About Mariea Monday-Richardson, LMFT, CP, CCTP

Choose to have an amazing life! Life has a way of sneaking up on us. We get busy. We get in a routine. We function on autopilot much of the time. Fear and anxiety, trauma, transition, loss and addiction can put us on a path that takes us further and further away from our true selves. Until one day, we wake up and realize we are not where we wanted to be. Are you ready to take the path back to YOU? If so, I am ready to guide you. As a licensed Marriage and Family Therapist (LMFT), I work with couples, families, individuals, and children of all ages to tackle a variety of problems. My services cover a wide range of individual psychological issues such as anxiety, depression and substance abuse; relational issues including marriage, child-parent relationships, and family issues; child neurodevelopmental disorders such as ADHD and attachment disorders; and recovery from trauma, including childhood trauma, physical and emotional abuse, and grief. I am pleased to offer Rapid Resolution Therapy® (RRT)*, a breakthrough treatment developed by Dr. Jon Connelly for overcoming trauma. RRT offers fast, long-lasting results. Unlike some traditional therapies, RRT does not require the client to re-experience the traumatic events, yet it allows him or her to resolve the pain of the trauma quickly and completely, often in just one session. RRT is used successfully to treat PTSD, sexual trauma, childhood abuse, anxiety, lack of sexual desire, sexual addiction, anger, fears and phobias, and nightmares and insomnia. I am a Certified Practitioner (CP) of Rapid Resolution Therapy and a Certified Clinical Trauma Professional (CCTP). Change is rarely easy and often scary, but it is possible! You don't have to stay stuck or settle for an unworkable life. If you are ready to take-on the effort of growth and healing, let's move forward together. *Rapid Resolution Therapy® and Rapid Trauma Resolution® were founded and developed by, and are both trademarks of, Dr. Jon Connelly and are used under license. For more information, visit www.rapidresolutiontherapy.com.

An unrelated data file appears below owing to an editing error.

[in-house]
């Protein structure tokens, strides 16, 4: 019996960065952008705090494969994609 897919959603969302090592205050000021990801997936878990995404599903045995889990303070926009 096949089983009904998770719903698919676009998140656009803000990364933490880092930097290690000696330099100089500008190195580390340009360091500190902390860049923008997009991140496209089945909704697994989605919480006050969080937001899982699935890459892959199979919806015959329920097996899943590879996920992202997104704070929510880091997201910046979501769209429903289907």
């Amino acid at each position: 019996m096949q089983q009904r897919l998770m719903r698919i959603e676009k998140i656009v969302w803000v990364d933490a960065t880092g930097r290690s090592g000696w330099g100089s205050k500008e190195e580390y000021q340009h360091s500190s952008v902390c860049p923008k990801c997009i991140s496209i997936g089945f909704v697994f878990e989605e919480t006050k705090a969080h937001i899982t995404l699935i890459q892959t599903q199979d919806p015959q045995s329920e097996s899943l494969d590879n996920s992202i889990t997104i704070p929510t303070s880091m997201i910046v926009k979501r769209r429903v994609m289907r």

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2 Responses to 6 Tips for Positively Resolving Family Conflict

  1. Jessy Shaw says:

    My husband and I have been having a lot of problems with our oldest son and we have been thinking about seeing a family counselor here in Virginia. It can be a little scary and I’m not sure if he will go for it. Do you have any advice for me? I will keep your tips in mind when we get to that point, thank you for sharing. Hopefully everything can be resolved!

    • Hi Jessy,

      Going to therapy the first time can be scary. I’m assuming your son is suffering from PTSD. I would try to find someone who specializes in PTSD and suggest that your son see them first before doing family therapy. At least give him the opportunity to create relationship/trust with the therapist before the whole family becomes involved. If you cannot get him involved then you and your husband may want to go to therapy so you can learn other coping tips while going through this process with your son. I wish you and your son the best!

      Be well,